I have a quite tacksharp specimen , contrast is excellent, the are light and very well manageble. Big FOV, at the edge noticable field curvature.

I have it's bigger brother too(10x50). Sadly that specimen is not as sharp as his little brother,perhaps i have a lemmon, but it has the same contrast and i use it for searching objects in the nightsky.
Both bino's are very well collimated, i've got them with 30% discount,an absolute bargain

Everyone likes the 8x40, even my wife who knows nothing about observing asked for 'that fine littleone' out of my arsenal of bino's to look at hot airballoons.
Lately a collegue at work noticed it too and found it a very nice little binocular....

#4 rodelaet

rodelaet

    Gemini

  • *****
  • Posts: 3185
  • Joined: 28 Apr 2006
  • Loc: 50°56' N - 4°58' E (Belgium)

Posted 10 July 2009 - 05:02 PM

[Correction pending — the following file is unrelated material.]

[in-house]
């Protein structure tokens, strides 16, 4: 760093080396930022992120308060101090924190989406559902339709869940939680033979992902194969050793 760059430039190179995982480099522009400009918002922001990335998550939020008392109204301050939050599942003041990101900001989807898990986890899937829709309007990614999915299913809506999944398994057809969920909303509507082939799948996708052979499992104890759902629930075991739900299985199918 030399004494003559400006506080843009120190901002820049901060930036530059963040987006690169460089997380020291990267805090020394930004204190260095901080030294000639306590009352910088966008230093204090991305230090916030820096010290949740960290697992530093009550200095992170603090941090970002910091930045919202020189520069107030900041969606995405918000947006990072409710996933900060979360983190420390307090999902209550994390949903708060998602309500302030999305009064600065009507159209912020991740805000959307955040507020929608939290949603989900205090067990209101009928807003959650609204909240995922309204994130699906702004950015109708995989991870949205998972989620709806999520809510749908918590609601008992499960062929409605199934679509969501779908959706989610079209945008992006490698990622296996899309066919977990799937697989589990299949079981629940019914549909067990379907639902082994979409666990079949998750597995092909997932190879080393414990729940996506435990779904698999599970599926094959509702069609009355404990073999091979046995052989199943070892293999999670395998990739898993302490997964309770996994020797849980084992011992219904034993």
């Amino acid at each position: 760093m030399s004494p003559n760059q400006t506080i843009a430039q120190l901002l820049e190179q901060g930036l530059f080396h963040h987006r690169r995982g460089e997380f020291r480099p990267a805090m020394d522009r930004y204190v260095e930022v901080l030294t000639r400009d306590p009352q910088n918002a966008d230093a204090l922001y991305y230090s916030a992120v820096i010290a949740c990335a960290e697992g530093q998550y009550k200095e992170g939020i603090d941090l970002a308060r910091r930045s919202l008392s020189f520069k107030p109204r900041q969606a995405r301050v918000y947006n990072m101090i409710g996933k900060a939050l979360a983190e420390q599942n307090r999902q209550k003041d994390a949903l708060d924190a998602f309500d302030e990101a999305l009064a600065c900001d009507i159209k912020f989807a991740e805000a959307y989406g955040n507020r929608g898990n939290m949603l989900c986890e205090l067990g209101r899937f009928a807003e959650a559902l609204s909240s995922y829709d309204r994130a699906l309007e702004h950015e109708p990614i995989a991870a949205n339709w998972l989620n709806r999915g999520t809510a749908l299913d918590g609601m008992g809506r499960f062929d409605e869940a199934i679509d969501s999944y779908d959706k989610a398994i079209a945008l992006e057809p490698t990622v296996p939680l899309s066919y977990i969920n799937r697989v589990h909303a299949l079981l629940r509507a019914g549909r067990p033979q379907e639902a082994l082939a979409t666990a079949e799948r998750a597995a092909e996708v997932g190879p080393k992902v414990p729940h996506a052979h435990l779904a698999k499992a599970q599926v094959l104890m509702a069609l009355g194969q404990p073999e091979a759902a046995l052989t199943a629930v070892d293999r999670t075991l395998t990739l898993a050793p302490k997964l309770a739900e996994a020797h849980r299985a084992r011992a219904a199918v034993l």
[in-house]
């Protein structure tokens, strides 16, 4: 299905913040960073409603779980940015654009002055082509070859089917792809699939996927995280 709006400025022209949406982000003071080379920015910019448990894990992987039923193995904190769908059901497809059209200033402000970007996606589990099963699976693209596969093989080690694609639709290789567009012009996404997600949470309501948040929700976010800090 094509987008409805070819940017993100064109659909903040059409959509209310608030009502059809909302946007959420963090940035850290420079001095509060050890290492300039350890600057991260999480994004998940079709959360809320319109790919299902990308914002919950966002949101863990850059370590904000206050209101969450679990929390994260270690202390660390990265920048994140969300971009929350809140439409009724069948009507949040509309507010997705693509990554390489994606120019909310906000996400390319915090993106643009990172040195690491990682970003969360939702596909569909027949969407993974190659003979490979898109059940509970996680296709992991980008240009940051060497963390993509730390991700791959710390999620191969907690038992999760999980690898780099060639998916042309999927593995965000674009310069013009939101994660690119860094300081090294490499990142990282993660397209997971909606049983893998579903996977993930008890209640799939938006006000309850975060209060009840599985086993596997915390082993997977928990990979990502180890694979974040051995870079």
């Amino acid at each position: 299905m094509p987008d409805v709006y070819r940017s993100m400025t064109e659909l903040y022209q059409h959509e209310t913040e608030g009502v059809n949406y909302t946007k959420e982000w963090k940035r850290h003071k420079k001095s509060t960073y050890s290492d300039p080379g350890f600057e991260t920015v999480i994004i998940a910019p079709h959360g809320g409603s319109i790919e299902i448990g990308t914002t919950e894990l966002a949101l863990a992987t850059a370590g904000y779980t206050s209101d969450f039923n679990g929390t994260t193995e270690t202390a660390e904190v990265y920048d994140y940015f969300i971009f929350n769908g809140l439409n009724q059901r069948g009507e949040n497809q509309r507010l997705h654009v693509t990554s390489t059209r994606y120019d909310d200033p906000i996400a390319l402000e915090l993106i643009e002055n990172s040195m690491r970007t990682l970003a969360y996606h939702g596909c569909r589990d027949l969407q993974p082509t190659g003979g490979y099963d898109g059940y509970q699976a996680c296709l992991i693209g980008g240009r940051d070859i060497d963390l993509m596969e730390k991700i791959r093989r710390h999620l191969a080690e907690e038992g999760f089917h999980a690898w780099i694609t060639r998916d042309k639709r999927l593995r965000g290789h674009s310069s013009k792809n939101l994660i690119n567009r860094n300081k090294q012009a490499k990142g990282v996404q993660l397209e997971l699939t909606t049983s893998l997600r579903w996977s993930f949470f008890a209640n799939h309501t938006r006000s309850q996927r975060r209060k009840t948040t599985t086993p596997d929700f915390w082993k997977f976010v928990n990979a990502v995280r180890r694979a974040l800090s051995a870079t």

Rony, are they WP?



Hi Daniel,

It's not specified, so I guess they are not WP.

#5 rodelaet

rodelaet

    Gemini

  • *****
  • Posts: 3185
  • Joined: 28 Apr 2006
  • Loc: 50°56' N - 4°58' E (Belgium)

Posted 10 July 2009 - 05:10 PM

Freddy,

Thanks for the feedback.
It appears that mine has the same qualities as yours, including the sharp image, but with 'severe' field curvature at the edge of the fov.


I have the 8x40 compared with my 10x50 and 8x56, with the aid of a resolution test chart.
I'll post a few resolution tests later on.

#6 jonstarrysky

jonstarrysky

    Viking 1

  • -----
  • Posts: 682
  • Joined: 03 Jan 2009
  • Loc: England, U.K.

Posted 11 July 2009 - 04:04 AM

I have the Orion Ultraview 8x42 WA. It seems a very similar spec, japanese-made binocular to the Helios of this post. The Orion is a handsome little thing, light and enjoyable to hold, focussing action is buttery smooth. Coatings look good. Very sharp in the field centre. Optically, the only thing I dont like so much is the flaring - you need to get eye placement just right to avoid seeing a cloudy white ring of flaring near the edge of the field. Perhaps this issue is often seen in wide angle binocs ?